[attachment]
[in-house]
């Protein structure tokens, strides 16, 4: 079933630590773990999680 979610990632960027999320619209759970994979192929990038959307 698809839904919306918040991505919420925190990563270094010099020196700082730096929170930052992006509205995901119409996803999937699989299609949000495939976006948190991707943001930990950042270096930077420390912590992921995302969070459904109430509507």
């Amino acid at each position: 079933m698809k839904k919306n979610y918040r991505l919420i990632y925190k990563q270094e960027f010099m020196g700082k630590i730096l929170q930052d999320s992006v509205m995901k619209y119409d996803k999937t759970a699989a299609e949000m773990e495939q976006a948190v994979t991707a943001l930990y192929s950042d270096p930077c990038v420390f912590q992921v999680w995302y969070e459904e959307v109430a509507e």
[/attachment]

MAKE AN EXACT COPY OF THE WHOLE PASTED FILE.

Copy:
[in-house]
């Protein structure tokens, strides 16, 4: 079933630590773990999680 979610990632960027999320619209759970994979192929990038959307 698809839904919306918040991505919420925190990563270094010099020196700082730096929170930052992006509205995901119409996803999937699989299609949000495939976006948190991707943001930990950042270096930077420390912590992921995302969070459904109430509507």
């Amino acid at each position: 079933m698809k839904k919306n979610y918040r991505l919420i990632y925190k990563q270094e960027f010099m020196g700082k630590i730096l929170q930052d999320s992006v509205m995901k619209y119409d996803k999937t759970a699989a299609e949000m773990e495939q976006a948190v994979t991707a943001l930990y192929s950042d270096p930077c990038v420390f912590q992921v999680w995302y969070e459904e959307v109430a509507e």